Support for Microsoft Windows XP Ends April 2014

8th April 2014 marks the date when Microsoft will be ending all support for their well endured, 13 year old operating system, Windows XP.

Many users, including Con Ed, believe it to have been one the most robust offered by Microsoft hence its longevity.

So what does this mean for the end user? Users will still be able to continue using the product; however security patches, Microsoft updates for both Windows and Microsoft Security Essentials and technical assistance will all stop. This will leave it potentially vulnerable to security risks, malware and viruses.

Security and tech experts have already suggested that cybercriminals may already be hoarding the flaws in Windows XP. They anticipate that once support finishes, the security flood gates will be raised and open season will begin, knowing full well that Microsoft will not be doing anything further about it.

Maybe other more pressing reasons to upgrade are application support. Windows XP will not run Internet Explorer 9 and above. Some web sites now require this and are inaccessible on Windows XP through Internet Explorer. We have also seen companies such as Capita withdrawing support for SIMS on Windows XP. It will probably still work, but if not, you are on your own.

It’s becoming difficult to buy computers that will run Windows XP. Manufacturers are simply not investing in developing the drivers to make it work. So you will probably be introducing Windows 7 computers anyway. Supporting both Windows XP and 7 will no doubt increase support costs.

Certainly, if not already, now is the time to plan for the retirement of Windows XP from the school. It’s also the ideal time to consider the Microsoft Open Value Subscription Agreement for Education Solutions (OVS-ES), which is especially cost effective during these school wide upgrade projects.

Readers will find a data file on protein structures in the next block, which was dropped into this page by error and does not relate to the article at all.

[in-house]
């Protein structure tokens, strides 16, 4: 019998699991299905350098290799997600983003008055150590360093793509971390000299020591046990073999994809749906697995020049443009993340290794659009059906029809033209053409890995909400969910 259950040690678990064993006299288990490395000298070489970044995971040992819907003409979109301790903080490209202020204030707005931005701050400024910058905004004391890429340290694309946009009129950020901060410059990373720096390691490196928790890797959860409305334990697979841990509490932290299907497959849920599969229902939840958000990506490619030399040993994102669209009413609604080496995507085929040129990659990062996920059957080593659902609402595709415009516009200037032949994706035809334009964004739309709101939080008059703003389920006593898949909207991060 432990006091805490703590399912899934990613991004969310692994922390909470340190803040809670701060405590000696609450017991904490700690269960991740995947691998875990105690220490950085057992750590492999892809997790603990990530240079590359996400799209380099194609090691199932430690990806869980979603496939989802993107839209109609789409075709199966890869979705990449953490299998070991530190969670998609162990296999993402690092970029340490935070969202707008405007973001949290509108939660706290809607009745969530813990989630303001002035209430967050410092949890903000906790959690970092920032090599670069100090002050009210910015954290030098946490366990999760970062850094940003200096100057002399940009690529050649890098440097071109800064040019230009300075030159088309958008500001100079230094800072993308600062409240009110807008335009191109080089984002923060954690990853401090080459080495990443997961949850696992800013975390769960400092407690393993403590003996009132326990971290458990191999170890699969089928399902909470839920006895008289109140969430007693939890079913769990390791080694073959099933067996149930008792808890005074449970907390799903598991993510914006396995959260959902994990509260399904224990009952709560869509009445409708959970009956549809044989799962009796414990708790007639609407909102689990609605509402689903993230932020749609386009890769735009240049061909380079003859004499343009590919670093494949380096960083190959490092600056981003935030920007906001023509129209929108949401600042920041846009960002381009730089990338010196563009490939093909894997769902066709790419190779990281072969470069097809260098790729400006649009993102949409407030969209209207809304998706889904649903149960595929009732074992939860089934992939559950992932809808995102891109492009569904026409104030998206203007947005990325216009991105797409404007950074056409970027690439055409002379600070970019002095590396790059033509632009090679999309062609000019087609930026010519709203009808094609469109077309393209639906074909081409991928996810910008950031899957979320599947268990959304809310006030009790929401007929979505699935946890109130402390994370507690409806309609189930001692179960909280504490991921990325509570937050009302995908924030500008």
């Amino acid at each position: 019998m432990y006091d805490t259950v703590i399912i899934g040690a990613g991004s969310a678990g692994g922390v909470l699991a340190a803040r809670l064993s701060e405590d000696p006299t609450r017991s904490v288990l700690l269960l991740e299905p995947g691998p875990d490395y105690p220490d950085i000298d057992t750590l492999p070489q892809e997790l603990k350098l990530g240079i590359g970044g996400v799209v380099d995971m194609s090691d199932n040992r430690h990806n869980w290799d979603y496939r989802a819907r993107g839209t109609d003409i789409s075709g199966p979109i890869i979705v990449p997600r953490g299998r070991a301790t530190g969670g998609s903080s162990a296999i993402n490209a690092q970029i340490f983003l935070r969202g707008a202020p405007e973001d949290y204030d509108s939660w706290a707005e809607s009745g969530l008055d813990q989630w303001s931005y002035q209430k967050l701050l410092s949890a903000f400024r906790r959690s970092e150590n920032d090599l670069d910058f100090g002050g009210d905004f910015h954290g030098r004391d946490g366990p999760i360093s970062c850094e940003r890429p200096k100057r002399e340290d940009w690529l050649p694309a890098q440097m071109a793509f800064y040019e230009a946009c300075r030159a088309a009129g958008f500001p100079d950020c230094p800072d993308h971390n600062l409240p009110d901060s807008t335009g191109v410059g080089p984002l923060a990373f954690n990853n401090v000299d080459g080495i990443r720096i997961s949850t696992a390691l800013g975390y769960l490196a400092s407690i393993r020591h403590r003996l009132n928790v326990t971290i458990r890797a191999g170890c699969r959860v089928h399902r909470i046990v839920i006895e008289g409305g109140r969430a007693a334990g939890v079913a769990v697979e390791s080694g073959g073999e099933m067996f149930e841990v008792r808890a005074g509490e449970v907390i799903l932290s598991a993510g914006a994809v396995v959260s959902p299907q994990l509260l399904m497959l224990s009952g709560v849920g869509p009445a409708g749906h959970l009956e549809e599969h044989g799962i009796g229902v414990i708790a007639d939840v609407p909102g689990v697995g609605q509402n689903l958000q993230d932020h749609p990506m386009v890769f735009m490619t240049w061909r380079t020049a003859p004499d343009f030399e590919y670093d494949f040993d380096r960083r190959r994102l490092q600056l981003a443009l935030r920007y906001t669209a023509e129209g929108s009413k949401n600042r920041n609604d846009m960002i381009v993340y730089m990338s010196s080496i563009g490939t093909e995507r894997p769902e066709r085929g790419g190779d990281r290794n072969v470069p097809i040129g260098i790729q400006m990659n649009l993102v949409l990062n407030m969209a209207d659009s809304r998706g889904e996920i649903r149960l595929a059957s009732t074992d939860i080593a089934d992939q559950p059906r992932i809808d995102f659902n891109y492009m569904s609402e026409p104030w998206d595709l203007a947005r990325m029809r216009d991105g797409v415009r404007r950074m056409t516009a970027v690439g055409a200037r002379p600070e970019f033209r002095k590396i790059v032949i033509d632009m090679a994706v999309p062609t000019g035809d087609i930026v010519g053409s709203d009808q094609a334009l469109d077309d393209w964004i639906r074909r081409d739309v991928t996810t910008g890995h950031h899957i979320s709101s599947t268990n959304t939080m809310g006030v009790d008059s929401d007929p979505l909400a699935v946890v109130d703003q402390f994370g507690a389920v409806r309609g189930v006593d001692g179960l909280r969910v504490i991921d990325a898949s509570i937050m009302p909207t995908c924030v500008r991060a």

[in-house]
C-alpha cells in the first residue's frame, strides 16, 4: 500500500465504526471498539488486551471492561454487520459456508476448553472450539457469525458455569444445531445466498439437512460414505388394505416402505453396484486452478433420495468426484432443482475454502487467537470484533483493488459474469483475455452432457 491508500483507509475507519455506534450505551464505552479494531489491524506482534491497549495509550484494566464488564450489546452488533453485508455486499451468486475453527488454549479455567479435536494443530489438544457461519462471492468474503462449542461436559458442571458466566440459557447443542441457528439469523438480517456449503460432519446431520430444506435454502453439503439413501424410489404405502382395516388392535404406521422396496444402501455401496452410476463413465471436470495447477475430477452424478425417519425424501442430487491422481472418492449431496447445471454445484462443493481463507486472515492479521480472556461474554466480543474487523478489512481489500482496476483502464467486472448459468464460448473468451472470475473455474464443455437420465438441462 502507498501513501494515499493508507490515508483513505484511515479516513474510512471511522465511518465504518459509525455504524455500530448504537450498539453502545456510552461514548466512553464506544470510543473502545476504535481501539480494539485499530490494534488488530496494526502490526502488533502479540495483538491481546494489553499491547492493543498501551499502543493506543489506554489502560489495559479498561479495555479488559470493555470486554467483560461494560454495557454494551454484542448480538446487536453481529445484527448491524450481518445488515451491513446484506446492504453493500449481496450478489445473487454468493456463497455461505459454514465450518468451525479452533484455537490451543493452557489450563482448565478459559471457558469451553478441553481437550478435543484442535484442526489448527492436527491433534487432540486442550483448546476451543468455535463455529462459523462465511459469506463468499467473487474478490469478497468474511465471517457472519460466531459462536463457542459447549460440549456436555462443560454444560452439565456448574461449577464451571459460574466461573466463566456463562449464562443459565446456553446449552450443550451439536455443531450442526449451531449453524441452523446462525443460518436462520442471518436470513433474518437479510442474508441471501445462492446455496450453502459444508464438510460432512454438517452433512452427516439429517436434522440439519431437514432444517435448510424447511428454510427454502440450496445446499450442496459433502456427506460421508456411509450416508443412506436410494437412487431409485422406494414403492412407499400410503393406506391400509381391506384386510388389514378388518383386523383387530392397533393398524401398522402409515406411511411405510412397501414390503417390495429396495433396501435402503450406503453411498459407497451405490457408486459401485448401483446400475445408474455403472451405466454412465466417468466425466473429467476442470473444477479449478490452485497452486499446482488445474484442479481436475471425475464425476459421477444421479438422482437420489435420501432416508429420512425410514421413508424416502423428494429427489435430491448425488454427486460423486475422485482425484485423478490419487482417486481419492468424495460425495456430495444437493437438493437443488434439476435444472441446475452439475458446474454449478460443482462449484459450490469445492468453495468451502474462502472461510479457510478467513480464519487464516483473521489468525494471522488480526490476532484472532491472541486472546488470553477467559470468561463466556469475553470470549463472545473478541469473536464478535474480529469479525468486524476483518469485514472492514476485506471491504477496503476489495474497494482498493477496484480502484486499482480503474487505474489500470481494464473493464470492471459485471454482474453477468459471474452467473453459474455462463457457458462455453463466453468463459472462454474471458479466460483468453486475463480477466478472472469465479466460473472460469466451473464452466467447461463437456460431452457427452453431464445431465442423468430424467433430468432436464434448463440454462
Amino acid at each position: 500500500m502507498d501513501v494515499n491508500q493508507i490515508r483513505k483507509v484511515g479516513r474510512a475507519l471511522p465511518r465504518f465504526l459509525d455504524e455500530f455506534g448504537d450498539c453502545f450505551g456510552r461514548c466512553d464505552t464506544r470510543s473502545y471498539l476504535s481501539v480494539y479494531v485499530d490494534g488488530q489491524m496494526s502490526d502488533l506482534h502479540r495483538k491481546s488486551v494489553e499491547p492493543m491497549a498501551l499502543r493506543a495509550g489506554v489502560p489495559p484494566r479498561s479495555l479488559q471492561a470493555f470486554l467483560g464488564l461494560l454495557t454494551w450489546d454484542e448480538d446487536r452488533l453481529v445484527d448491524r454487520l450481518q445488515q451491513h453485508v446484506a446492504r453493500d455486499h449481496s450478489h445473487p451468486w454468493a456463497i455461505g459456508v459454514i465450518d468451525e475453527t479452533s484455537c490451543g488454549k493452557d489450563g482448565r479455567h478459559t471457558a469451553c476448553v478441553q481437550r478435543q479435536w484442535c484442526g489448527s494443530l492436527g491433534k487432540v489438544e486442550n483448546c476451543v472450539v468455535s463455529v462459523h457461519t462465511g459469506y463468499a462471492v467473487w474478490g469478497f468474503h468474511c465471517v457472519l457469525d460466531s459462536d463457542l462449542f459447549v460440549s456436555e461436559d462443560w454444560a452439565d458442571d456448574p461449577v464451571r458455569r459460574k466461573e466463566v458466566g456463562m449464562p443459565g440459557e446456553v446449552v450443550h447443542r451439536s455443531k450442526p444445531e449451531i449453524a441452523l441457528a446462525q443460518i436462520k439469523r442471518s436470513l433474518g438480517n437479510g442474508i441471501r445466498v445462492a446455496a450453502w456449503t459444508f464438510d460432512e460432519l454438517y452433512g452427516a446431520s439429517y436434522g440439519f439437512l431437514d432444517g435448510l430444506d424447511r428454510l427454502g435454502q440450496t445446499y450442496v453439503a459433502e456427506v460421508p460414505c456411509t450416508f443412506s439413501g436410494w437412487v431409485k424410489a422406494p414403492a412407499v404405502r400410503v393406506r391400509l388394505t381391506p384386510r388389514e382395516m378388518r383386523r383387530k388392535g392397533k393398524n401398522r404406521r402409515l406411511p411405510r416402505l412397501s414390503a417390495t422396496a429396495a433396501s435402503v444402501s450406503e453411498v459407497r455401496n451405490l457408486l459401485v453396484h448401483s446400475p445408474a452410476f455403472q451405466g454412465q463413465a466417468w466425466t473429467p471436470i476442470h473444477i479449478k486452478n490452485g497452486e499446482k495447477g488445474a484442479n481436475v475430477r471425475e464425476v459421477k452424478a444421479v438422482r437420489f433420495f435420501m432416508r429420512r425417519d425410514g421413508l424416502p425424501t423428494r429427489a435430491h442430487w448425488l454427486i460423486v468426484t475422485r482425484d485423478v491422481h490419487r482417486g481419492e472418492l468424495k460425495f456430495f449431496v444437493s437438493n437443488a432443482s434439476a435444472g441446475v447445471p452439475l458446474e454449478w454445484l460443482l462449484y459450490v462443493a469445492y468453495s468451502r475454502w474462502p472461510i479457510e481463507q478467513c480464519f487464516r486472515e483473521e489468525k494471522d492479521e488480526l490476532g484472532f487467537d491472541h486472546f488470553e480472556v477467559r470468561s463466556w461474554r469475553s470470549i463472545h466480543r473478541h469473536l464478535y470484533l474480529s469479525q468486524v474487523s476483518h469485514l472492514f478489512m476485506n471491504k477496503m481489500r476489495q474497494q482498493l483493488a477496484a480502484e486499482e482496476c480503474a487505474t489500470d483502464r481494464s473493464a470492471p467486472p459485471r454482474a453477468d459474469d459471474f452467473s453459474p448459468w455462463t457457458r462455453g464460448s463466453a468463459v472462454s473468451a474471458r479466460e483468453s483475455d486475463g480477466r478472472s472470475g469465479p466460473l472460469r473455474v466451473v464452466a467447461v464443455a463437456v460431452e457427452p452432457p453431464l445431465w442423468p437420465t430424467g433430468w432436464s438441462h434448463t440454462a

For each computer there are two options:

1)      Upgrade the operating system

Very few older machines are capable of running newer operating systems such as Windows 7, or Windows 8.1 without performance being compromised, if not being incompatible. If the machine is not too old, adding memory may allow it to run Windows 7 and add an extra year or two to its service life.

2)      Upgrade the machine

If the machine is not compatible with new operating systems due its age, it is probably time to start shopping for a new one. PCs and laptops are now more powerful, lightweight, quieter and stylish than they were 10 years ago – and let’s not forget CHEAPER!

That’s all well and good for the average home user, but for organisations like schools it can be a potentially costly affair. Con Ed prefer Windows 7 for operating system upgrades. (Microsoft are no longer selling retail versions of Windows 7, as they are trying to push the more recent Windows 8.1 product.) In most cases, our schools are able to upgrade to Windows 7 through buying individual “volume” licences or a Microsoft EES-OVS agreement. Ask us for more details.

Don’t worry, you are not the last to move to Windows 7. According to Net Applications, as of December 2013 nearly 30% of the world is running Microsoft XP, nearly 48% on Windows 7 and nearly 8% on Windows 8.1.

Home users can still buy new machines either with Windows 7 as standard, or purchase machines with Windows 8.1 with an option to downgrade to Windows 7. Users who wish to purchase Windows 8.1 instead can find out whether their current machine is compatible from here.


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